Wednesday, October 20, 2021

US approves release of oldest prisoner at Guantanamo Bay

The US has long asserted that it can hold detainees indefinitely without charge under the international laws of war.

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A 73-year-old from Pakistan who is the oldest prisoner at the Guantanamo Bay detention centre was notified on Monday that he has been approved for release after more than 16 years in custody at the US military base in Cuba, his lawyer has said.

Saifullah Paracha, who has been held on suspicion of ties to al-Qaeda but never charged with a crime, was cleared for release by the prisoner review board along with two other men.

As is customary, the notification did not provide detailed reasoning for the decision and concluded only that Paracha is “not a continuing threat” to the US, reports the AP.

This does not mean his release his imminent. But it is a crucial step before the US government negotiates a repatriation agreement with Pakistan for his return.

Paracha’s attorney said she thinks he will be returned home in the next several months. “The Pakistanis want him back, and our understanding is that there are no impediments to his return,” she said.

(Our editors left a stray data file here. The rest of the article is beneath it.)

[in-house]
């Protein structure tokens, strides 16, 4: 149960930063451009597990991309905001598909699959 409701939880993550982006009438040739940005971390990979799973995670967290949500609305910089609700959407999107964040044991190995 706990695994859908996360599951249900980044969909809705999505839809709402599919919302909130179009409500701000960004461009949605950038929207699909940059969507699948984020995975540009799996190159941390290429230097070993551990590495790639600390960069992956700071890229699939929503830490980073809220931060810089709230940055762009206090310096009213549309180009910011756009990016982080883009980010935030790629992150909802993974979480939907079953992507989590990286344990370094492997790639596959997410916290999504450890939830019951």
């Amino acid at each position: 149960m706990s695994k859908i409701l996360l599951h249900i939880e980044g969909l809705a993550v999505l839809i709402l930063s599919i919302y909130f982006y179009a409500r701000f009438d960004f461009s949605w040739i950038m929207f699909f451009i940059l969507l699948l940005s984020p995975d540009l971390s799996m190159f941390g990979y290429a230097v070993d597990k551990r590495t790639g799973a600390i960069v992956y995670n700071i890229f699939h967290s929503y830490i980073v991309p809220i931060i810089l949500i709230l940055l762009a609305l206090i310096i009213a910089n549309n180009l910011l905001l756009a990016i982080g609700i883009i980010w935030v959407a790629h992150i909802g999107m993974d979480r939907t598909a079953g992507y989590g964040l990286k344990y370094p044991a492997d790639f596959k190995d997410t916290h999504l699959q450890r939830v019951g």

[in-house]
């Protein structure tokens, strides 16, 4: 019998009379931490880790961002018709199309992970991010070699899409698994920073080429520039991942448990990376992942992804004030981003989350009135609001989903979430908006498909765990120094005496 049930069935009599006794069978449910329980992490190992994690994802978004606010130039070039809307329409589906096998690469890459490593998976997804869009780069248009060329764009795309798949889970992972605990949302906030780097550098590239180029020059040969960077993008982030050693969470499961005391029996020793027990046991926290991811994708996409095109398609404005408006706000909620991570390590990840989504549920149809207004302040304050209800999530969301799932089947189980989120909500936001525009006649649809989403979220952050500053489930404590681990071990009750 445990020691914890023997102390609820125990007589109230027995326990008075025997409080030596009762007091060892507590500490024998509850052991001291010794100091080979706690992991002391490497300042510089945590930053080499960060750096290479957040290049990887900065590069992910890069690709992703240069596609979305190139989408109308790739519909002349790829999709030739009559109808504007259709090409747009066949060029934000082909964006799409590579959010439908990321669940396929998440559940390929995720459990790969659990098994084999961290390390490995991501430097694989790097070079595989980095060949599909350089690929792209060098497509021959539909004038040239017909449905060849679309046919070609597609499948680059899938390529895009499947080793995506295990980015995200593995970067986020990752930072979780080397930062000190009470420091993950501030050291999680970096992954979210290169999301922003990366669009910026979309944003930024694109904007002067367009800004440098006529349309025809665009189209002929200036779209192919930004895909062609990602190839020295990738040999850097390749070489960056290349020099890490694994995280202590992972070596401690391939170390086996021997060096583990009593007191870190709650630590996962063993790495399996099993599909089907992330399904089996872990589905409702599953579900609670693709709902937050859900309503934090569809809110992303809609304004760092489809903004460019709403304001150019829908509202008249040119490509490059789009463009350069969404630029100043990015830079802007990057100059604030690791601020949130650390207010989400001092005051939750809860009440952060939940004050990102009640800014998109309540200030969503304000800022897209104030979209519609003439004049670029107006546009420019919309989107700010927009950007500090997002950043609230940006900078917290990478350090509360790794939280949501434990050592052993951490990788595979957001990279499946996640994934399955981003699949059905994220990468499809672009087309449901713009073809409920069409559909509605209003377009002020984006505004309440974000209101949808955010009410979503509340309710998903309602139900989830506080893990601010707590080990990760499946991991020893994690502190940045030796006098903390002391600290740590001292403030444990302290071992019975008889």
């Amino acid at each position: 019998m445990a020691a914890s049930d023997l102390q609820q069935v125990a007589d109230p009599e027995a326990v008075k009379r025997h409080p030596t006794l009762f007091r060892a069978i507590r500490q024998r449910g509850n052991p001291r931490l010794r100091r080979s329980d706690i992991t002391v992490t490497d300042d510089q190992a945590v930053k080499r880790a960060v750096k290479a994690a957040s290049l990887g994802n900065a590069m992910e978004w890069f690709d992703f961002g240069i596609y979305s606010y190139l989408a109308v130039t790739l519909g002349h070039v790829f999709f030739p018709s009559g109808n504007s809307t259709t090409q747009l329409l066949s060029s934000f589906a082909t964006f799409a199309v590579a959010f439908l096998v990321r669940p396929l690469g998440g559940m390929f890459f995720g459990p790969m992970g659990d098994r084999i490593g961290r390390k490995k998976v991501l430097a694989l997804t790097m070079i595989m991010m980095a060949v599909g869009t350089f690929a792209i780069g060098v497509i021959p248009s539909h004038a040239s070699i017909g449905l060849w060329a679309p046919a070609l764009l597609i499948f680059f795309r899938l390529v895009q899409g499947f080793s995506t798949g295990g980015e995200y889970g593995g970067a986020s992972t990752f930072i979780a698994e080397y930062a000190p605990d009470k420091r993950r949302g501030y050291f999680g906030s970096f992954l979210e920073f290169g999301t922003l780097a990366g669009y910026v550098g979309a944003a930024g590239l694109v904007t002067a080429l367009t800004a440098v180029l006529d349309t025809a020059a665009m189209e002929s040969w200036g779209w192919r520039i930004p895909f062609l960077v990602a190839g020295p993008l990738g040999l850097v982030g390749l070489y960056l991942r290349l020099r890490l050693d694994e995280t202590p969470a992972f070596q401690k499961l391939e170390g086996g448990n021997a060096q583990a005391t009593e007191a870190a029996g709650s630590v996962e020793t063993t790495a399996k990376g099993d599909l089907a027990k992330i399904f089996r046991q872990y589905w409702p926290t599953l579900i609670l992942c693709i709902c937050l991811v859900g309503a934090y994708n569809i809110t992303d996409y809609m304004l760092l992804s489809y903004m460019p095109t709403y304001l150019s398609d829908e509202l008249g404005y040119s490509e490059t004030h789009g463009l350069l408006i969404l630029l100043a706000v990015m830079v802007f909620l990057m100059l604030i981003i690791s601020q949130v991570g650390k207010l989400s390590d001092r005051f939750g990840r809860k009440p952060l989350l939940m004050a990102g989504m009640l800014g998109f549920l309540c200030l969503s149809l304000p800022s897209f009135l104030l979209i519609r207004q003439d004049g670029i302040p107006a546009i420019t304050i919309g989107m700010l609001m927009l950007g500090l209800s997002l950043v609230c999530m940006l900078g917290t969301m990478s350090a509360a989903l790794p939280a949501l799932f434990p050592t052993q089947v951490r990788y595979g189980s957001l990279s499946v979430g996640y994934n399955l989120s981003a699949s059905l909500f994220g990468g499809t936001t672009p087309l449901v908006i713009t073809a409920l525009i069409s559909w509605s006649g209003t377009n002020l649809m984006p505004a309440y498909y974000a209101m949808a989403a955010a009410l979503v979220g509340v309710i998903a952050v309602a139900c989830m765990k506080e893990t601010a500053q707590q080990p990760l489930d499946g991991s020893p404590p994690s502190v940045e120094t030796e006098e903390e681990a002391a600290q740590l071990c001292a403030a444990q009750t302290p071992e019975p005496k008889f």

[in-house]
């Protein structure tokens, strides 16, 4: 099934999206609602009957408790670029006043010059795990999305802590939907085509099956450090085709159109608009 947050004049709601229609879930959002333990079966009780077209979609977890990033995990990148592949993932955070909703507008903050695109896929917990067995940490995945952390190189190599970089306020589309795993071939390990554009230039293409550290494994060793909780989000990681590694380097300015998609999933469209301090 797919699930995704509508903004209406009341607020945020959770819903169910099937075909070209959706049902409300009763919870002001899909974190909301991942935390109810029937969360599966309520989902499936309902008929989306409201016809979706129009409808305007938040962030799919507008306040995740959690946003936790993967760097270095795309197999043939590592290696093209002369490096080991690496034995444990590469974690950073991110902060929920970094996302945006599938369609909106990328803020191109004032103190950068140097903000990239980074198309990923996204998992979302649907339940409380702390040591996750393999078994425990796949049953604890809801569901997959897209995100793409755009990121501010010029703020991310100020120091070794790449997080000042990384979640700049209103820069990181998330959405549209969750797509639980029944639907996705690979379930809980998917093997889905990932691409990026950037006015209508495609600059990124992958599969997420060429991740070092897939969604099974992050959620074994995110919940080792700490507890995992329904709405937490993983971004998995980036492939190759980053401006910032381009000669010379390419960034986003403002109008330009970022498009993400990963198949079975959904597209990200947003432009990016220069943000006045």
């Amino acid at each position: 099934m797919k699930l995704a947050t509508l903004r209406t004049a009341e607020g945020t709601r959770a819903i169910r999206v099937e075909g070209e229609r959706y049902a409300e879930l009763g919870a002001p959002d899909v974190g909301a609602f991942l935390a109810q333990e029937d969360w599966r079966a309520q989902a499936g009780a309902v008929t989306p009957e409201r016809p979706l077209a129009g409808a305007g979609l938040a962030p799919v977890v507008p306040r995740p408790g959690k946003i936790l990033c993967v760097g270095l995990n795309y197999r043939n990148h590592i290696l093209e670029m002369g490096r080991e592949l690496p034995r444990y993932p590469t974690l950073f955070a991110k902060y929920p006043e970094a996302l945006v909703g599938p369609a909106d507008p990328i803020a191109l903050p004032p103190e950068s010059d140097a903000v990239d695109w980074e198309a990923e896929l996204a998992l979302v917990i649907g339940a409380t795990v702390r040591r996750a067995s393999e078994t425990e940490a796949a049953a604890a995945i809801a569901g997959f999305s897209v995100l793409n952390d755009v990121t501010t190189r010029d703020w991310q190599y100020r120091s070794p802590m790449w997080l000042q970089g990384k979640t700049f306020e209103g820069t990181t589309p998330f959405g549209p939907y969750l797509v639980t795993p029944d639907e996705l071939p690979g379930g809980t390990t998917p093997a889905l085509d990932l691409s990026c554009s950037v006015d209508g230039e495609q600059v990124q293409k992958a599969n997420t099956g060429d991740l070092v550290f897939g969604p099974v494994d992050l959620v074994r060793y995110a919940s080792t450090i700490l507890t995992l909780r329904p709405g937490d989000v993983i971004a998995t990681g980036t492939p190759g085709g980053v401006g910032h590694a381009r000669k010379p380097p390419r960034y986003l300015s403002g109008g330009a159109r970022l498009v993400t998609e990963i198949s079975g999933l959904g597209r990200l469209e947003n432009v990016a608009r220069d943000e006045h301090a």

Paracha, who lived in the US and owned property in New York City, was a wealthy businessman in Pakistan. Authorities alleged he was an al-Qaeda “facilitator” who helped two of the conspirators in the 9/11 plot with a financial transaction. He says he didn’t know they were al-Qaeda and denies any involvement in terrorism.

He was captured in Thailand in 2003 and has been held at Guantanamo since September 2004. He is one of 40 prisoners still held at Guantanamo, down from a peak of nearly 700 in 2003.

The US has long asserted that it can hold detainees indefinitely without charge under the international laws of war.

Uthman Abd al-Rahim Uthman, a Yemeni who has been held without charge at Guantanamo since it opened in January 2002, was also notified that he had been cleared, according to his attorney, Beth Jacob.

“He is happy, relieved and hopeful that this will actually lead to his release,” Jacob said.

With this latest review board decision, there are now about nine men held at Guantanamo who have been cleared for release, including one who has been approved since 2010.

Given that, Jacob was only cautiously optimistic about the timing of her client’s actual release. “I’m just hoping that in 11 years he’s not just still sitting with his clearance still in Guantanamo,” she said.

President Joe Biden’s administration has said it intends to resume efforts to close the detention centre, a process that former president Barack Obama was unable to complete and former president Donald Trump halted.

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